Criticism notwithstanding, Indian bureaucratic mandarins—babus as they are referred to in local lingo—do come up with draft policies that are contemporaneous, and at times when it’s least expected. The new digital avatar of the National Telecoms Policy 2018, slated to be operational later this year, could turn out to be just one such initiative—only if the political masters muster enough courage to push through with the proposed legislation and the will to follow up with complementary policies.
Though surprises are the new norms with this government led by the maverick PM Modi—remember the late evening 'Mitron' address to the nation by the premier few years back announcing high denomination currency notes were being made illegal—it caught many napping when the Department of Telecommunications (DoT) posted on its website the draft of the much-awaited National Telecommunications Policy 2018 very late in the evening on Labour Day. So, what?
The first surprise element was that the NTP 2018 had been rechristened National Digital Communications Policy 2018 (NDCP). The aim: put the draft in public domain to seek comments from key stakeholders and citizens, at large. But true to the government style—keeping things fluid—the deadline for comments is yet to be announced.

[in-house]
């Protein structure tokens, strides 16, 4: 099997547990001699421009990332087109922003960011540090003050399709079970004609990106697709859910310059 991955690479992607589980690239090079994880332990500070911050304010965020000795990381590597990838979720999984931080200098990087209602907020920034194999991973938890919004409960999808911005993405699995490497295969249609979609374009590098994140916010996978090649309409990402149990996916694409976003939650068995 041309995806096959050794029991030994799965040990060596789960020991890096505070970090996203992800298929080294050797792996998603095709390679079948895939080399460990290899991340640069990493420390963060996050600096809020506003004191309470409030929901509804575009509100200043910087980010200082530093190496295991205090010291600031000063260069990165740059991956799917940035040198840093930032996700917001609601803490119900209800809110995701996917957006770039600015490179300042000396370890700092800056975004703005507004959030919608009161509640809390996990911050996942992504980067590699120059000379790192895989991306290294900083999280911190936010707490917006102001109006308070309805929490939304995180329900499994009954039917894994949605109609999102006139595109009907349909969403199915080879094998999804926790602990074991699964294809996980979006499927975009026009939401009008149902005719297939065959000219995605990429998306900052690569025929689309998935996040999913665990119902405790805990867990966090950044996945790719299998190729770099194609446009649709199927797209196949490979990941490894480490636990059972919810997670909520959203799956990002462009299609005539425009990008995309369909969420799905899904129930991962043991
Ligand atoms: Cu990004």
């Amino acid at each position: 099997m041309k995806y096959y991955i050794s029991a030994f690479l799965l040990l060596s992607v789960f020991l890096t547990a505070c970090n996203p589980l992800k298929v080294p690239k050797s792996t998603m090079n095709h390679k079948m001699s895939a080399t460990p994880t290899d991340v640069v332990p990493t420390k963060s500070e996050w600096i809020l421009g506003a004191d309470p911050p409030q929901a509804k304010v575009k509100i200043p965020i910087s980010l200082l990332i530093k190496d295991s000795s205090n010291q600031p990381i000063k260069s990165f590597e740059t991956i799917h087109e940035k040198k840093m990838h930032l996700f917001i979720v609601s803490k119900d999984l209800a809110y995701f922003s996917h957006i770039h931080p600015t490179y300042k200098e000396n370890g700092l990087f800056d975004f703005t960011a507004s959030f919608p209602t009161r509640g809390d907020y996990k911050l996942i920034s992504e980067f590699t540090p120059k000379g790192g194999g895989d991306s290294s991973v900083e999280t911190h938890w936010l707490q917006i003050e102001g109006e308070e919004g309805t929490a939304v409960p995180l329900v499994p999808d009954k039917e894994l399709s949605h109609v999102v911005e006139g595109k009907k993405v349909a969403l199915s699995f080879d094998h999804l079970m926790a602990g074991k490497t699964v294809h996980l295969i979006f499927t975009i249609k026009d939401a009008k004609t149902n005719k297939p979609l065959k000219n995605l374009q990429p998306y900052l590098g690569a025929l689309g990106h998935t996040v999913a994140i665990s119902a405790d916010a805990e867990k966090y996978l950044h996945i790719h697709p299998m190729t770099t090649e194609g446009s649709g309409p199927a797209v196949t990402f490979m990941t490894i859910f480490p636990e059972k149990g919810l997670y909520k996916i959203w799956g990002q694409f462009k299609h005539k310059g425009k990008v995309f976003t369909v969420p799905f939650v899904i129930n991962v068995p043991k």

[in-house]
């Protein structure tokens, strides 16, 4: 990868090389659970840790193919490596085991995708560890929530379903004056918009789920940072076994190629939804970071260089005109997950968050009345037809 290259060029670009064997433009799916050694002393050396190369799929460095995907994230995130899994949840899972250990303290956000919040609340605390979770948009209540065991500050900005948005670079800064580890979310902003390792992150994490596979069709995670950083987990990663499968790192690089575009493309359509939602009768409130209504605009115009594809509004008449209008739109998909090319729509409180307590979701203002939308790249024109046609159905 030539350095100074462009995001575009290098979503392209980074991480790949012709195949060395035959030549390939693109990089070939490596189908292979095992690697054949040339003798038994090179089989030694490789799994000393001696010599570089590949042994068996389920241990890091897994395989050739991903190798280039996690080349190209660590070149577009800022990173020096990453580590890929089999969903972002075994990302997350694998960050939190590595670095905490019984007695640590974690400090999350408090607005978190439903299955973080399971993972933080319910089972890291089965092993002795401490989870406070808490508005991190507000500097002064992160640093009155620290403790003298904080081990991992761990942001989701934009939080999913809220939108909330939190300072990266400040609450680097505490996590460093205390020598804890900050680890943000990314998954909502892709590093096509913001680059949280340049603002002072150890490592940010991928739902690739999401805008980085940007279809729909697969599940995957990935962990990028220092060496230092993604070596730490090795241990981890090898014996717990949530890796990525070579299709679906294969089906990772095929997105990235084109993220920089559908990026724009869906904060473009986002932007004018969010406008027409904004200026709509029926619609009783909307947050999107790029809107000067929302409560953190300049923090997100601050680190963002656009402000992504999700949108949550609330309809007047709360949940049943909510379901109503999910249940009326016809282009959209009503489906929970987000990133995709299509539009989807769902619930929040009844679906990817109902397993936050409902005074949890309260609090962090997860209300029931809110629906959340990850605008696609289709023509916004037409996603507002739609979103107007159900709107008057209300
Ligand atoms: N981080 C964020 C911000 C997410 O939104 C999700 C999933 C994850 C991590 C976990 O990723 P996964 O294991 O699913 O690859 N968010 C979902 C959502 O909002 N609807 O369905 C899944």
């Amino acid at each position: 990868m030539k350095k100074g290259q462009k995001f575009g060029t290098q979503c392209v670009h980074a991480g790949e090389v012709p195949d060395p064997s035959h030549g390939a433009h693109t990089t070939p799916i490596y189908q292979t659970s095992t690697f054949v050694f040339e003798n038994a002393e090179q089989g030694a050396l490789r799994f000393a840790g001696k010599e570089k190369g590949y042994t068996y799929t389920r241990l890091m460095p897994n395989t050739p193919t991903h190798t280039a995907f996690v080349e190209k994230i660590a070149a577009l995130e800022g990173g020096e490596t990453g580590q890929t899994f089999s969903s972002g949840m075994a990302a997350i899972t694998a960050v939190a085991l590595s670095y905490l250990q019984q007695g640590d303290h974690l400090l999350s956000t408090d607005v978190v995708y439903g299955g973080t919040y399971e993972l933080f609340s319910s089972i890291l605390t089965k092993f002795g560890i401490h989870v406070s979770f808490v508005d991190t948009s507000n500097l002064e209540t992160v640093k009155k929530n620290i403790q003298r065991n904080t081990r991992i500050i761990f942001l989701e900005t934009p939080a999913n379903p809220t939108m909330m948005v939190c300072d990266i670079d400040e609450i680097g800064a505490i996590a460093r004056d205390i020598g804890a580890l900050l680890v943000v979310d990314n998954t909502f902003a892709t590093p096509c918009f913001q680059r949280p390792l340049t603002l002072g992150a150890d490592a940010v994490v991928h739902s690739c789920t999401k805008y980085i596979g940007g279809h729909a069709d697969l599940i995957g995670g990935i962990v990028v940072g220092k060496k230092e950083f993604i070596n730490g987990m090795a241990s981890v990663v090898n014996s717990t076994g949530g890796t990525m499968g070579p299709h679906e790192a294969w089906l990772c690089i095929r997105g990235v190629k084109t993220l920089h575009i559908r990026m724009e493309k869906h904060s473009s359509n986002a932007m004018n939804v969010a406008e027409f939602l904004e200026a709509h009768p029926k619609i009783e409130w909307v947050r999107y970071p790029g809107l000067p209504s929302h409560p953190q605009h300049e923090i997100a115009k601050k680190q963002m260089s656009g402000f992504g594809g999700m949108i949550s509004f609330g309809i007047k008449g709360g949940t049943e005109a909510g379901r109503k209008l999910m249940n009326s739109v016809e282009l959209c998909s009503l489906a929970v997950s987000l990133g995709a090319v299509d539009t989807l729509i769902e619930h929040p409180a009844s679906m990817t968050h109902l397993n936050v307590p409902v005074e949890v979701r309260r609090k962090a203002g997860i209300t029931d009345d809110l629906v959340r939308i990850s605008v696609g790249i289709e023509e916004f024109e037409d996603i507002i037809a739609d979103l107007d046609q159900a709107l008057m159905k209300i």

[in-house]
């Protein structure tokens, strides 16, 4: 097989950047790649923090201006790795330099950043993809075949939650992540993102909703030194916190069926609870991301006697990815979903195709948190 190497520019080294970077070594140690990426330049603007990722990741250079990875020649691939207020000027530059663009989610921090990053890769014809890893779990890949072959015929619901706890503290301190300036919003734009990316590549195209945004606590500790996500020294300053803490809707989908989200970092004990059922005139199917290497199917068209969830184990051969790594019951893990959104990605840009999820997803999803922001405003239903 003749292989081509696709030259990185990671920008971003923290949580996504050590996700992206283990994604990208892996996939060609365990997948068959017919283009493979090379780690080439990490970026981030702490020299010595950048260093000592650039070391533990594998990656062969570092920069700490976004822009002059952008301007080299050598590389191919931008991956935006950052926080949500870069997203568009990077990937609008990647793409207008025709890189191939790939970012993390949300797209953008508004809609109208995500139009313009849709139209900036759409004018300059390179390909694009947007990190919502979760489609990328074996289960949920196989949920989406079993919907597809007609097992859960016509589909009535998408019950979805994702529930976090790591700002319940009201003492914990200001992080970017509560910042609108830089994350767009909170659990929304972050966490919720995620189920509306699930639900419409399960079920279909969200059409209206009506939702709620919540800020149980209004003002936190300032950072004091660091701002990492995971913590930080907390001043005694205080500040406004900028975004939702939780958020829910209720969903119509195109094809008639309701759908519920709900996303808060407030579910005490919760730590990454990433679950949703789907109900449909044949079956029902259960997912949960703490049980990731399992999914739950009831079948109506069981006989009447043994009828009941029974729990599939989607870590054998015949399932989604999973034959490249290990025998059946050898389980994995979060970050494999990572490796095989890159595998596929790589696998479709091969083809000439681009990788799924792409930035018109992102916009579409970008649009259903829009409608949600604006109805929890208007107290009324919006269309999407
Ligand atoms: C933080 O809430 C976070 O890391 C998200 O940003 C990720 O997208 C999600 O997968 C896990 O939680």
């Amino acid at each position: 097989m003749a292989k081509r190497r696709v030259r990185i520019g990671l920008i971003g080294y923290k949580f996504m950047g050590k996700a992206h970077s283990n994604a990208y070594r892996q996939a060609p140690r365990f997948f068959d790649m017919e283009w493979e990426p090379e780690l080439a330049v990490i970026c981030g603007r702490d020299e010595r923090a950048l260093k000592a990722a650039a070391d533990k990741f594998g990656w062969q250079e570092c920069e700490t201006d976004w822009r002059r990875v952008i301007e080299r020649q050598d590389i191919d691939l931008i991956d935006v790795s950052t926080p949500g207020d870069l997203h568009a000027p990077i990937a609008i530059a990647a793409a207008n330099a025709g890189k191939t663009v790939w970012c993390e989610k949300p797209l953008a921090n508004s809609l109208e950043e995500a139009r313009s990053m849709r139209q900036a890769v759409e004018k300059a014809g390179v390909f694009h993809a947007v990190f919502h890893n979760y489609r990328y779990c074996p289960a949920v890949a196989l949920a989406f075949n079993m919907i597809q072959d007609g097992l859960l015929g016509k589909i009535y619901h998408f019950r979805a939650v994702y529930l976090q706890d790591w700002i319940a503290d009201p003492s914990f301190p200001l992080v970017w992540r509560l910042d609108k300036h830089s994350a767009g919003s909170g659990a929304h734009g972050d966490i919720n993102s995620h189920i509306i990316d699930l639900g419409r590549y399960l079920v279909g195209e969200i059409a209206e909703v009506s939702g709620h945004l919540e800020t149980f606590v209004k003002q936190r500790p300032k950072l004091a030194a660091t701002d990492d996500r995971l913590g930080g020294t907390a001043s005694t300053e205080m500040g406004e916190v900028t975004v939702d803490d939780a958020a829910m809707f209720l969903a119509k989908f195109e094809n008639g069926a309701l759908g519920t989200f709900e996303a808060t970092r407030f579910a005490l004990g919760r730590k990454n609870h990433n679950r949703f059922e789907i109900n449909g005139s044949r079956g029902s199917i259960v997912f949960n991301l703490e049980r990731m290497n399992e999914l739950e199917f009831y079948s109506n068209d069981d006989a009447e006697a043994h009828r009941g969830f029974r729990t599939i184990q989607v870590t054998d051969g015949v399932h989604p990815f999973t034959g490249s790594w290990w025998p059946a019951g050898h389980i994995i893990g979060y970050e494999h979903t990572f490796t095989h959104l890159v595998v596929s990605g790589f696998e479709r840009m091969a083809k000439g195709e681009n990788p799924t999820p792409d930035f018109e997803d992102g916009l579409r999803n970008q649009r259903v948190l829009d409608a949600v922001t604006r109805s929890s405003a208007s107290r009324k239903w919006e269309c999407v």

The renaming of the policy was welcomed by the industry as it converges with the overarching Digital India vision of the present government; hiccups along the way to implementation, notwithstanding. However, such tweaks in the suggestions made by the telecoms and broadcast carriage regulator TRAI goes not only beyond just the nomenclature but also attempts to actualise provisions of the policy.
What’s also important that while the government wants synergies between various organisations and ministries, it gives a thumb down to a TRAI proposal to make it—or any such other body—a converged regulator.
A Truly Digital Communications Policy
For quite some time, it was being felt by the government and industry alike that a specific road map is required to guide India’s successful movement into the emerging digital realm—to truly address the issue of convergence in the telecoms and broadcast services. To spark rapid all-round deployment of digital capable technologies, it is necessary all available mechanisms be looked at in a comprehensive manner; basically, shifting the focus from just wired and wireless telephony and broadband and expanding the horizons to areas such as satellite communications and broadcast carriage services.